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Departments: First Word

 

  
   

It Only Takes One

One good customer-service experience can turn you around.

by Dirk Dusharme

 

 

Very often in this space (but mostly in my grouchy boss’s "Last Word" column) you read horror stories about poor customer service. It often takes only one or two bad experiences to make us never want to visit a business again--unless we really need to.

But as important as it is for business owners to recognize the customer-losing effect of poor service, it's just as important to realize the flip side: A positive customer experience can turn around, or at least dramatically soften, the effect of a poor one.

I live in a relatively small city and if I need specialty computer supplies, I need to drive about 30 minutes to reach a store that carries what I want. Very often this means going to CompUSA, a chain store handling computers, peripherals and supplies. In the past, my experience at that store was rarely good. It usually took forever to find someone to help me, the clerks seemed bored and I once had a problem returning an item I had just purchased (the manager wasn't happy that the manufacturer told me I should return the product to the store). So I put that store on my "do not visit" list and went anywhere else to avoid shopping there.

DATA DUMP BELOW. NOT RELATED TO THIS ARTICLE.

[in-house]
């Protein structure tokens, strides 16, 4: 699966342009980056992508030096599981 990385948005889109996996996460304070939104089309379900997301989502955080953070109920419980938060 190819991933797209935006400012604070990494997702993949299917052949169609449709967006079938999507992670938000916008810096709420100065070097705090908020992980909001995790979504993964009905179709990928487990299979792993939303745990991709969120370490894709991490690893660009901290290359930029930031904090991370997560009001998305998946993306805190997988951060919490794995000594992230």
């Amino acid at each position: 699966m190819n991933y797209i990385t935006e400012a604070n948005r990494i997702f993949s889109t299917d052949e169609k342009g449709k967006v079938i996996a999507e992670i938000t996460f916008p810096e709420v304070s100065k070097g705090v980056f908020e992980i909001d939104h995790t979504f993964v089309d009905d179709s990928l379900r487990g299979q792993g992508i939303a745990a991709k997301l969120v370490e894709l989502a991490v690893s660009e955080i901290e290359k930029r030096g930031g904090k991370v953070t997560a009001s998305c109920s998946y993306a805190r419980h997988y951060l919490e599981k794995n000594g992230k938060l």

A couple of weeks ago, however, I needed a particular kind of paper for my Epson inkjet printer. The local Staples didn’t have it but I knew that CompUSA did. So I tightened my belt and headed over there.

I walked into the store, quickly located what I needed and headed over to the checkout stand. As usual, I picked the wrong line. It was the shortest at the time but the person in front of me was experiencing some complex problem that required the help of two clerks, the manager and, I think, a call to CompUSA CEO Larry Mondry.

In the meantime, the adjacent checker quickly rang up everyone in his line. He was just ringing up his last customer when the manager told him to take his lunch break.

The checker finished with his customer, but rather than take his break, he motioned me over.

"I'll take you," he said. "I see you’ve been standing there for a long time."

So I darted over and dumped my two items onto the counter. "This will only take a minute, right? No need for you to wait," he said with a smile.

"Bob, you gotta take your lunch," his boss repeated.

"OK, right after this guy; he's been waiting for awhile," Bob called over his shoulder. I thought I actually saw his eyes roll.

I declare, I actually felt all warm and fuzzy there for a second. Not only did Bob take the initiative to serve me when he didn’t have to, he did it after his boss had told him to do something else. A man after my own heart!

Two events actually happened there. The first was that Bob was aware of what was going on at a checkstand other than his. The second was that the environment was such that he felt comfortable ignoring his boss's order to take lunch in order to do something more important… serve me.

Did all this suddenly make me love CompUSA? Not completely, no. However, it did soften my view and make me more willing to go back.

It only takes one.